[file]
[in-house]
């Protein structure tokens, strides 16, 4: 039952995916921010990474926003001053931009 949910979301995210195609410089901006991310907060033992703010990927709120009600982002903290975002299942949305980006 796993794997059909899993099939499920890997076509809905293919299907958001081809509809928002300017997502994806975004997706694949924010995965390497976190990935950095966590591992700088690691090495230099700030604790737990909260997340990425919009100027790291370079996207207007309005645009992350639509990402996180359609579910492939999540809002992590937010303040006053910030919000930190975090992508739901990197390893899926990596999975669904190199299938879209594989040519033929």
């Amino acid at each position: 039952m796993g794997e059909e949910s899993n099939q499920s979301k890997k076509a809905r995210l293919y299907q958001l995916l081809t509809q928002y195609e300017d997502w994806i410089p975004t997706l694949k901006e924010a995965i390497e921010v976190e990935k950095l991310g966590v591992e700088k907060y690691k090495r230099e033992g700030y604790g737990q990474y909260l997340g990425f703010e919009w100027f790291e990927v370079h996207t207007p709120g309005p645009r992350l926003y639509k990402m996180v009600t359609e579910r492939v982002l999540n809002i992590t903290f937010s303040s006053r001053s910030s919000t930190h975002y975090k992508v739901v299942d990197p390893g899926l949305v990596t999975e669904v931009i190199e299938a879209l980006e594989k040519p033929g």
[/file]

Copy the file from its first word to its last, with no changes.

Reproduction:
[in-house]
């Protein structure tokens, strides 16, 4: 039952995916921010990474926003001053931009 949910979301995210195609410089901006991310907060033992703010990927709120009600982002903290975002299942949305980006 796993794997059909899993099939499920890997076509809905293919299907958001081809509809928002300017997502994806975004997706694949924010995965390497976190990935950095966590591992700088690691090495230099700030604790737990909260997340990425919009100027790291370079996207207007309005645009992350639509990402996180359609579910492939999540809002992590937010303040006053910030919000930190975090992508739901990197390893899926990596999975669904190199299938879209594989040519033929």
């Amino acid at each position: 039952m796993g794997e059909e949910s899993n099939q499920s979301k890997k076509a809905r995210l293919y299907q958001l995916l081809t509809q928002y195609e300017d997502w994806i410089p975004t997706l694949k901006e924010a995965i390497e921010v976190e990935k950095l991310g966590v591992e700088k907060y690691k090495r230099e033992g700030y604790g737990q990474y909260l997340g990425f703010e919009w100027f790291e990927v370079h996207t207007p709120g309005p645009r992350l926003y639509k990402m996180v009600t359609e579910r492939v982002l999540n809002i992590t903290f937010s303040s006053r001053s910030s919000t930190h975002y975090k992508v739901v299942d990197p390893g899926l949305v990596t999975e669904v931009i190199e299938a879209l980006e594989k040519p033929g």